Ford can't say when he will kill land transfer tax

Toronto Mayor Rob Ford says it's too soon to say when he will be able to eliminate the land transfer tax, a move that won't be hastened by a year-end surplus at City Hall.

Super-sized surplus


9 years ago
A hefty year-end surplus will largely be used to pay for new streetcars. 1:59

Toronto Mayor Rob Ford says it’s too soon to say when he will be able to eliminate the land transfer tax, a move that won’t be hastened by a year-end surplus at City Hall.

Ford spoke briefly with reporters on Monday afternoon, when he stepped on a scale as part of his ‘Cut the Waist’ challenge.

The mayor fielded questions about the city’s year-end surplus and his plan for eliminating the land transfer tax.

Ford said the city’s anticipated surplus of at least $140 million could not be used to end the land transfer tax, as council had already voted on how it planned to use the money.

"We have to use 75 per cent on streetcars, which the previous administration spent and we didn’t have any money for, so I’m left to clean up the mess," he said.

"That’s what we’re doing and the other 25 per cent goes into reserve."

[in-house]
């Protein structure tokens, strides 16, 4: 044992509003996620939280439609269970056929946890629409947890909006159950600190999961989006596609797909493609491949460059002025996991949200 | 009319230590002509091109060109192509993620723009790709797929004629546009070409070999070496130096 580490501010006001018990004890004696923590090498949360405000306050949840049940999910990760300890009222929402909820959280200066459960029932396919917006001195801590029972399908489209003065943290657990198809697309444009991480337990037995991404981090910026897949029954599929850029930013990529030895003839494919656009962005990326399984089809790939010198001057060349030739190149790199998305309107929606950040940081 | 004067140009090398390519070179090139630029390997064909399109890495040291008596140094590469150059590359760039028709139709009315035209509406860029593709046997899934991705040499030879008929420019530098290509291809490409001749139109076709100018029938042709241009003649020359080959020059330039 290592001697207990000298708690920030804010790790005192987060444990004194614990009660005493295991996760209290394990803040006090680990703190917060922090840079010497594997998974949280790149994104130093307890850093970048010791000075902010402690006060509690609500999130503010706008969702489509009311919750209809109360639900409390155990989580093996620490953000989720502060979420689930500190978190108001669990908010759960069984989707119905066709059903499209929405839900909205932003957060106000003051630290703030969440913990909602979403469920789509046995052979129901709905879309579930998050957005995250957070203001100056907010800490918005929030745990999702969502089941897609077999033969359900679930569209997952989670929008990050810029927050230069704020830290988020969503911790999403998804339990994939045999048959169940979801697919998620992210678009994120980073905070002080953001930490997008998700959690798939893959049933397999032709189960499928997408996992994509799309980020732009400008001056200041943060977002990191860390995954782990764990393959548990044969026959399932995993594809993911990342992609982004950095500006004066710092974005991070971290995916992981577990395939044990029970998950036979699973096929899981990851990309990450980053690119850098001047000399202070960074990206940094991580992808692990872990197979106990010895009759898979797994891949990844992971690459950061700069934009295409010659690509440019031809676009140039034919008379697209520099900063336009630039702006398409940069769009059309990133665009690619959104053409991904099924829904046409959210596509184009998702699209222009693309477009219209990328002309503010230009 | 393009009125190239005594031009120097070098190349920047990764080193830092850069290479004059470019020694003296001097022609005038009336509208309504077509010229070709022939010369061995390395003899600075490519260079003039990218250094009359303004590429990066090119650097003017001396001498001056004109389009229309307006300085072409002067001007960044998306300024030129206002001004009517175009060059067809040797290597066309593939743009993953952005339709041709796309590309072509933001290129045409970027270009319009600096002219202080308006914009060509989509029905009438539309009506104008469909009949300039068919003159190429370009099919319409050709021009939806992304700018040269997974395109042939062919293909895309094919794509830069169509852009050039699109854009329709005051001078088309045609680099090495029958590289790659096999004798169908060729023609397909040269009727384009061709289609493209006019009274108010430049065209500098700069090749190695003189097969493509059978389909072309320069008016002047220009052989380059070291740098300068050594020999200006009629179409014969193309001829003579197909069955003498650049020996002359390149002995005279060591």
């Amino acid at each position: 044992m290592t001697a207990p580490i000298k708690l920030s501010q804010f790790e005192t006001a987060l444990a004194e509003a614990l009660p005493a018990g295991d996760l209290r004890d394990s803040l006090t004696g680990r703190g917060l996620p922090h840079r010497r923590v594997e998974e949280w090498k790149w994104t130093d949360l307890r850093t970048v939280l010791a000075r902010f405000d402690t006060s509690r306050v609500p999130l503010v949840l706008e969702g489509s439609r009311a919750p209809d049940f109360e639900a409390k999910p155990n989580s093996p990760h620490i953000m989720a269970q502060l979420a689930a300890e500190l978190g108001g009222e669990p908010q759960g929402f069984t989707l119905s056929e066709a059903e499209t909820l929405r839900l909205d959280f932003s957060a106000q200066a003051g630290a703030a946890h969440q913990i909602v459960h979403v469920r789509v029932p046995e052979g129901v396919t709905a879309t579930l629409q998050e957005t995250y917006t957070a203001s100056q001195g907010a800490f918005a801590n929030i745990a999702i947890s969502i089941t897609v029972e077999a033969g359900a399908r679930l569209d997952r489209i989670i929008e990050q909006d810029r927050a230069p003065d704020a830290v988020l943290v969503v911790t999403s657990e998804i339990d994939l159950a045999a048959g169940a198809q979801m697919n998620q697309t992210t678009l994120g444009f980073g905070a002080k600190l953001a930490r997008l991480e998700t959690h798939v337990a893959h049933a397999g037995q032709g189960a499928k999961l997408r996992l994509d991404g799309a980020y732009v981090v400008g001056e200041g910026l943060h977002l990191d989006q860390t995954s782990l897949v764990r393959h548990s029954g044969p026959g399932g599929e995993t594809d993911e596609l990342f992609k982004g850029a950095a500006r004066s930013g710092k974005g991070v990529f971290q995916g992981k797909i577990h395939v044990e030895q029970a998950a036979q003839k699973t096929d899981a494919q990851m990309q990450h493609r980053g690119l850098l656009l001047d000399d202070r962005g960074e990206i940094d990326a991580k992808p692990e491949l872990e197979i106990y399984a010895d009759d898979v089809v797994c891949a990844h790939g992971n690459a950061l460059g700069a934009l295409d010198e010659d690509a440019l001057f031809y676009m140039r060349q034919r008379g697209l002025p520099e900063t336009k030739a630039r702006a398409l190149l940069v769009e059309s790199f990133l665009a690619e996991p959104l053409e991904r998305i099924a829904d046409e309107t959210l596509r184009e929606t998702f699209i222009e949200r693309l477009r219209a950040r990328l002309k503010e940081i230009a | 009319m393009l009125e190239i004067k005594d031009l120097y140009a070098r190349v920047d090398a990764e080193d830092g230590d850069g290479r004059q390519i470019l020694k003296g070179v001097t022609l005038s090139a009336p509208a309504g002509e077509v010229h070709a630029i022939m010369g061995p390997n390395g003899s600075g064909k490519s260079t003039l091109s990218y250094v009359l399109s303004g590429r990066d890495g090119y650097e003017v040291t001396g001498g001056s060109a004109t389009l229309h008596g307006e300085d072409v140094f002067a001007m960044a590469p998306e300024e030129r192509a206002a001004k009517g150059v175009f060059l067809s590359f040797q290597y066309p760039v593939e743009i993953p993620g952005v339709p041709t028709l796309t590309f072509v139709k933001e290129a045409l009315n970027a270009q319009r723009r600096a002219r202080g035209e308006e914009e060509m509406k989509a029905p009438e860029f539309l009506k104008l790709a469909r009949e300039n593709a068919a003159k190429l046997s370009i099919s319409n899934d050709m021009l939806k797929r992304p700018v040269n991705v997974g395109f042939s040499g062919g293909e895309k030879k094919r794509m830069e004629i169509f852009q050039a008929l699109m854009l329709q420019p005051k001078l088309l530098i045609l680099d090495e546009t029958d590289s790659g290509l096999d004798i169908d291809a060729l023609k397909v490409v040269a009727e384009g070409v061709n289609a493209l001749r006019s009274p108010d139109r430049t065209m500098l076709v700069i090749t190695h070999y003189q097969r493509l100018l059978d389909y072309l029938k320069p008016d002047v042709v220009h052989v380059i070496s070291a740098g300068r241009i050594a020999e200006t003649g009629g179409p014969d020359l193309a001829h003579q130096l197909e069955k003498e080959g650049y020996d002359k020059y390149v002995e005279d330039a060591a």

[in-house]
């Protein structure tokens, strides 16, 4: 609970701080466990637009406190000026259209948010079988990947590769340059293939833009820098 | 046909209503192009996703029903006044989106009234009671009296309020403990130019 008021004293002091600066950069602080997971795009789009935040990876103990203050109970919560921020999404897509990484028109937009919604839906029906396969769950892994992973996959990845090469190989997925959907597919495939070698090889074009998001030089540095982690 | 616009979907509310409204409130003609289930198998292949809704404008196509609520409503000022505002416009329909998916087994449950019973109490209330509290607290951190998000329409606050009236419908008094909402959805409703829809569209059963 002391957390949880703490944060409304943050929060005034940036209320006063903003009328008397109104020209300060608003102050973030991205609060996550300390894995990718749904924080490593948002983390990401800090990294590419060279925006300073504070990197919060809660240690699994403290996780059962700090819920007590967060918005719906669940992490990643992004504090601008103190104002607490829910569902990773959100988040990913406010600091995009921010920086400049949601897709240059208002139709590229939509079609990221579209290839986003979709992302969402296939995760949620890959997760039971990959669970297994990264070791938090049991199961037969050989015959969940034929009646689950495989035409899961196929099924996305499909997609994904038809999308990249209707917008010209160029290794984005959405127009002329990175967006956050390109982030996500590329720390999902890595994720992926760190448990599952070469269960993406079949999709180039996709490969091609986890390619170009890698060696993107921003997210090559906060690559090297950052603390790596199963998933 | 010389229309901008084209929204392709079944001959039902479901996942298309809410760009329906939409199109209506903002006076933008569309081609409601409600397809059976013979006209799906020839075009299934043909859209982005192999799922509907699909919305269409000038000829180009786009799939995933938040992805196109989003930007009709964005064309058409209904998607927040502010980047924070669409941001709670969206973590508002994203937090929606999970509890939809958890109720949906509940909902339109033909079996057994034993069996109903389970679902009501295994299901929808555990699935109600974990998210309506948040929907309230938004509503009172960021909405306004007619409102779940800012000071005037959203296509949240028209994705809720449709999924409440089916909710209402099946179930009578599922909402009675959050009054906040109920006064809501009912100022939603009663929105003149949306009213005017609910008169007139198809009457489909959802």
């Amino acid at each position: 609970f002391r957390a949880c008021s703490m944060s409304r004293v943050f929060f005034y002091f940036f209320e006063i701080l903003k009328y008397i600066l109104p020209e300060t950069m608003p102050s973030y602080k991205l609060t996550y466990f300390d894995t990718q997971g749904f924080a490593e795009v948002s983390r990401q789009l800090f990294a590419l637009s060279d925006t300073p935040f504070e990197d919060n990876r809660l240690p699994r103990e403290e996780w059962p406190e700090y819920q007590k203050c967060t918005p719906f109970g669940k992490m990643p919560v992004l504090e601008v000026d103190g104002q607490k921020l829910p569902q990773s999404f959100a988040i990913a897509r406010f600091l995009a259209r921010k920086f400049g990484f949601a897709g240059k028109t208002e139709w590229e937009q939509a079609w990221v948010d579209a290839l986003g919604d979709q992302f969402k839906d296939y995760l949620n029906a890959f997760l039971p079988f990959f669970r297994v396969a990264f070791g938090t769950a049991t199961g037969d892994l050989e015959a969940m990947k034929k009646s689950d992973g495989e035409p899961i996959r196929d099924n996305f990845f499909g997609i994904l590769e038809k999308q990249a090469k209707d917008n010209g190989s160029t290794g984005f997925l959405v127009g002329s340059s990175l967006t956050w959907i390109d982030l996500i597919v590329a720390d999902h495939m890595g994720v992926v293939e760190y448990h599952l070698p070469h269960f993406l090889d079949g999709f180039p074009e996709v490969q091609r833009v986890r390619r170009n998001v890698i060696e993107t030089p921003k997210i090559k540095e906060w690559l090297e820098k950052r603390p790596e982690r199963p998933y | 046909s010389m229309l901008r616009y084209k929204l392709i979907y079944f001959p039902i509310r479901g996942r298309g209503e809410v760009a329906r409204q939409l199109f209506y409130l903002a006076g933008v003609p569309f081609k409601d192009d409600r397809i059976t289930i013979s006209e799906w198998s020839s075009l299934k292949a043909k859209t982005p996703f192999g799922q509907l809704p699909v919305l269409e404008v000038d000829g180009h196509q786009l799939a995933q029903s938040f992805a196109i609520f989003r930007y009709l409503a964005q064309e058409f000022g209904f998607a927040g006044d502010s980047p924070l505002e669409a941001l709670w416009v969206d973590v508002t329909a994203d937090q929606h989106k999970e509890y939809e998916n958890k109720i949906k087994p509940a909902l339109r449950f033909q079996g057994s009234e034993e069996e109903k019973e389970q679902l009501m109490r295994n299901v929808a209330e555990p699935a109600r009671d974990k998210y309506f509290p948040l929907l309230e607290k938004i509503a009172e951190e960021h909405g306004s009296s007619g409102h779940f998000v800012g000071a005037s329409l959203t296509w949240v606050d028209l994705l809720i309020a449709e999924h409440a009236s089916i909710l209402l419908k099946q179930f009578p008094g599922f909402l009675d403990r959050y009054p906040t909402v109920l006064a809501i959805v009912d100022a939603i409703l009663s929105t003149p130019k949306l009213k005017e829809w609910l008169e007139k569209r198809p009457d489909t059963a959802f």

The land transfer tax currently charges purchasers on a sliding scale base on the value of the property. A house priced at $500,000 would result in $5,700 in land transfer taxes.

First-time purchasers are eligible for a rebate of $3,725.

The mayor also said he couldn’t say exactly when he would be able to move forward with his plans to scrap the tax paid by those purchasing property in Toronto.

"It’s too early to say right now," Ford said.

"But I have to sit down with our budget chief and take it from there."

The mayor has previously said that he would like to gradually phase out the land transfer tax by 2014.

As for his weight-loss efforts, Ford weighed in at 310 pounds on Monday, down 20 pounds from when he started his challenge in January.

Ford had set a goal of losing 50 pounds by June, along with his brother, Coun. Doug Ford.